Procurement 7 September 2016

Nailing your small business printing practices

inkjet printer
Inkjet printing is perfect for small businesses that need to print in colour at a low volume
Small business owners don’t have a clue how much they’re spending on printing, or even what they should be spending, finds Cartridge World’s UK head Paul Callow.

The average UK office worker now uses 10, 000 sheets of paper each year, with an estimated 6, 800 of these wasted while employees print emails unnecessarily.

Whether printing is done in-house or is outsourced, smaller firms can regain control of print spending by changing a few bad habits that may have crept in over the years. Common occurrences include workers failing to use the duplex function (double sided printing) if it’s not set as default, printing duplicates and forgetting about documents left on printers.

Data from printers is often inaccurate, saying ink or toner is running low when actually it isnt. This can lead to supplies being ordered more frequently than is necessary, costing companies more money than it should. On top of that, the average printer estate can log 100 errors a day a real headache for organisations to manage.

Horses for courses

If your small business is in the process of buying a printer, it’s worth considering your printing requirements before being suckered in by an expensive machine that you may not need.

Inkjet printers are really good for colour and high-spec documents. With low initial costs, inkjets are perfect for small businesses that need to print in colour but only at a low volume. Replacement ink can be expensive, so consider fully guaranteed alternatives to EOM branded toners and ink if you want to keep costs down.

For a small venture printing basic documents, a mono-laser printer is perfect. it’s quieter, faster and will deliver a better finish. The front-end cost may be higher than for an inkjet, but running costs are cheaper because youll get a lot more pages per cartridge. Long-term, a laser printer can prove to be more effective.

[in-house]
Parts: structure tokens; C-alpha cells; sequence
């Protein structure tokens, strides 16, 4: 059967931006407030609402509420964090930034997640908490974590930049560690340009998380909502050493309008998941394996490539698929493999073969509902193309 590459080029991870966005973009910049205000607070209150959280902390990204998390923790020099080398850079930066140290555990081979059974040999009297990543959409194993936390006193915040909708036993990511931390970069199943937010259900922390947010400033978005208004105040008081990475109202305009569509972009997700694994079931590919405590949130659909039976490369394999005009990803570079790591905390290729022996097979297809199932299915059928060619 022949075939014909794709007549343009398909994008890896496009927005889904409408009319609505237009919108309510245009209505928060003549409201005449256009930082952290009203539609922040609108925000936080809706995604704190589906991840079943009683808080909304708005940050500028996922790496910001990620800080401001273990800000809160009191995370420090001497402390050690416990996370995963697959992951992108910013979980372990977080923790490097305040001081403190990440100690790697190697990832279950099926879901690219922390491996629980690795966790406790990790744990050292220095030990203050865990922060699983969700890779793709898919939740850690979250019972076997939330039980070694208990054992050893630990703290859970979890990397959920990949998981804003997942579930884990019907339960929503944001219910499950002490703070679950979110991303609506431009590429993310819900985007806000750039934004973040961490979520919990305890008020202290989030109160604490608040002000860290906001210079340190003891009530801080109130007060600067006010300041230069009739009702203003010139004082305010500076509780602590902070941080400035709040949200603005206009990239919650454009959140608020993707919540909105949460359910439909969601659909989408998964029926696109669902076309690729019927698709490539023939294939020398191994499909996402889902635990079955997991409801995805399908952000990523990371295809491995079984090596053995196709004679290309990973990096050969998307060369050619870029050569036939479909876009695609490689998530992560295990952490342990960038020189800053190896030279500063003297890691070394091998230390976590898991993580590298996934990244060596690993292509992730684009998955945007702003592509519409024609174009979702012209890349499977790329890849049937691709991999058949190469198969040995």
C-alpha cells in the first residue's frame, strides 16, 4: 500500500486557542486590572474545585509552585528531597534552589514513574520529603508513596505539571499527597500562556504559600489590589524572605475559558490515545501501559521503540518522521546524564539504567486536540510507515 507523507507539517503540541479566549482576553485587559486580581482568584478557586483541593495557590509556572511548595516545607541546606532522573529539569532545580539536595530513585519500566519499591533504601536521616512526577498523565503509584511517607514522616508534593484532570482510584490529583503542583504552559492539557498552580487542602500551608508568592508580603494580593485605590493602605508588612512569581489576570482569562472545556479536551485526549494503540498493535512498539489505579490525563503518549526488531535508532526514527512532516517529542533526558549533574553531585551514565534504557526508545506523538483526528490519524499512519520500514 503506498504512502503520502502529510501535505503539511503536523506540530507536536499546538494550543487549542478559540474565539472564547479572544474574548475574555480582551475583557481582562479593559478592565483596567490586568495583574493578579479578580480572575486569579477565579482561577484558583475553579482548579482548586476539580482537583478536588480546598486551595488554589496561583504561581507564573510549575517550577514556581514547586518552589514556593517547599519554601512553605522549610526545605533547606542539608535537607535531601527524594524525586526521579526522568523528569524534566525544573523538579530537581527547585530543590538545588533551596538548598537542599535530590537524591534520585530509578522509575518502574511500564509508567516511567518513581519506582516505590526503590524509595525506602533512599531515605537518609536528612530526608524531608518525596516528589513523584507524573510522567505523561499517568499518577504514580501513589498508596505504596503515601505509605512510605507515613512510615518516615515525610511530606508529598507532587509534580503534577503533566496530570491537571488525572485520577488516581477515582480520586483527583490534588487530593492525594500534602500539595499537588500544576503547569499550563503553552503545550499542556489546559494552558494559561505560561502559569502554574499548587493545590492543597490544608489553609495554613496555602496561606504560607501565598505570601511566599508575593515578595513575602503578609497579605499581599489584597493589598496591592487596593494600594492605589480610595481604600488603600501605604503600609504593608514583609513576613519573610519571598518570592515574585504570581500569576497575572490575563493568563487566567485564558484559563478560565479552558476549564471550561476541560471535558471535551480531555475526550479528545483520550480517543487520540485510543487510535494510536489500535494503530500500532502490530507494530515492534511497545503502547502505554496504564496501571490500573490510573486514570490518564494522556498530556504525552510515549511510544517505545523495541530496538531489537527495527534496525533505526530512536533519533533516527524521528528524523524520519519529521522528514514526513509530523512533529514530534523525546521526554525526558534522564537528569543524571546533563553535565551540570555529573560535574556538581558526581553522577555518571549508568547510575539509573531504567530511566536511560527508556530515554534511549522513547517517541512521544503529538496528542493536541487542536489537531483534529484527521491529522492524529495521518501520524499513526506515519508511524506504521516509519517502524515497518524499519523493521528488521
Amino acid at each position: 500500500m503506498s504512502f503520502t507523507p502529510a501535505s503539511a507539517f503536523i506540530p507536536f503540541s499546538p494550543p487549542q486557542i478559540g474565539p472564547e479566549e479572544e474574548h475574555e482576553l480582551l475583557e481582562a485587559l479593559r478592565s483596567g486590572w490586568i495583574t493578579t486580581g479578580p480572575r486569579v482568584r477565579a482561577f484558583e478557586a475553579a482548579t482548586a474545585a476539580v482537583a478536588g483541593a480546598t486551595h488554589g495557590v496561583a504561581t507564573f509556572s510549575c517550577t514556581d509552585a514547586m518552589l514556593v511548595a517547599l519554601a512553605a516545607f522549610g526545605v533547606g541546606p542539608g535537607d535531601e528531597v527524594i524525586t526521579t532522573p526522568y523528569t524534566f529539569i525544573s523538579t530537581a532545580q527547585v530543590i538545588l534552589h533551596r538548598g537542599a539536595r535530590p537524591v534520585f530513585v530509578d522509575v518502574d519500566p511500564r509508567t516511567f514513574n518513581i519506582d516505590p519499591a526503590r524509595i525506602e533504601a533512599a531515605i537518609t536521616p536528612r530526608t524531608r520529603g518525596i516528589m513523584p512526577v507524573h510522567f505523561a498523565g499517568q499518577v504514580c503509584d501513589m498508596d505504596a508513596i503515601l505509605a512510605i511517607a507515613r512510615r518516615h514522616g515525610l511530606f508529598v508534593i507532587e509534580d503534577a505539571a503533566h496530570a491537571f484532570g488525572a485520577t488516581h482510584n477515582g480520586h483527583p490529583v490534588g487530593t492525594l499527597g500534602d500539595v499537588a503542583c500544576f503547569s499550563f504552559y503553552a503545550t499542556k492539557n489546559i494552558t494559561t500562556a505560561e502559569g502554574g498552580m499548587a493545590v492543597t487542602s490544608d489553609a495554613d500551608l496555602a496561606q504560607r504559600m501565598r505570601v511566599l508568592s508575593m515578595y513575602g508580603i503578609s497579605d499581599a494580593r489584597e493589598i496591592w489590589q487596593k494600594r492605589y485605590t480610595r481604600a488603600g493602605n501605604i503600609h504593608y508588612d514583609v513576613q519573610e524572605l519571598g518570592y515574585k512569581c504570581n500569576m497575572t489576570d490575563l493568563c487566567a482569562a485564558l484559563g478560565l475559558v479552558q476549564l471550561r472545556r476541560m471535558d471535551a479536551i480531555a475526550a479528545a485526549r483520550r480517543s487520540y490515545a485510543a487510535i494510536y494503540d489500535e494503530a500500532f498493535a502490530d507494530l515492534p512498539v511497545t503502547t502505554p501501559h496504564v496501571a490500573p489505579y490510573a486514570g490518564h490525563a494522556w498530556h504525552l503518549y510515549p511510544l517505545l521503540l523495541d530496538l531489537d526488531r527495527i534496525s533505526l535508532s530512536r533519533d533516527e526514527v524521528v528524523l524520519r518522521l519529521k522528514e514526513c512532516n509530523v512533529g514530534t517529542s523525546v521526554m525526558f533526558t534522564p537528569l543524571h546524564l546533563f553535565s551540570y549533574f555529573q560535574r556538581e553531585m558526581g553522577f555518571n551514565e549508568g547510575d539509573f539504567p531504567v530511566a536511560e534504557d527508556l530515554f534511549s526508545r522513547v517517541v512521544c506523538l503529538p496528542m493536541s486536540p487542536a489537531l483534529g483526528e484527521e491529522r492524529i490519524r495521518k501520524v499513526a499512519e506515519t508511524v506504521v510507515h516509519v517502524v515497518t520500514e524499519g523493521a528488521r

Multi-function printers offer printing, scanning, photocopying and faxing in one machine, and should be seriously considered as the cost of a multi-function device is often not much more than a normal stand-alone printer.

Not everything is in black and white

Colour printing is a big cost for businesses. While having printers set up to print in black and white as a default is a simple cost saving solution, colour printing can often be important for smaller organisations wishing to present themselves professionally. Cost can become unnecessarily prohibitive when printing in colour because you want a company logo to appear on professional statements and document.

The industry is beginning to change, however, with solutions like aQrate from UTAX determining outsourcing costs based on how much colour is on a page, rather than simple costing based on whether a page is in colour or in black and white.

Be analytical

Small business owners should aim to take back control of their print spending. Tools are available to provide supply forecasts and analytics solutions, offering up-to-date information about the status of entire printer estates through centralised dashboards. This is one of the biggest advances in printing in recent times and the single best way for small firms to get a handle on printing costs.

Businesses can manage these systems internally, monitoring for performance issues and when and where components need replacing, as well as accurately measuring ink and toner levels to replenish supplies.

Avoiding vendor lock-in

If company owners decide to sign up for managed print services contracts, wrapping all business printing needs into one monthly payment seems like a sensible solution.

Buried in small print of the contracts though, may well be some questionable practices. Many small businesses are severely hamstrung by contracts they are locked into, paying far too much for toner, ink and devices products they very often don’t actually need.

There are a few questions that any business owner should consider before signing on the dotted line:

How long does the contract tie me in for?

You want to get as much flexibility as possible here as your business needs are likely to change month-to-month.


 
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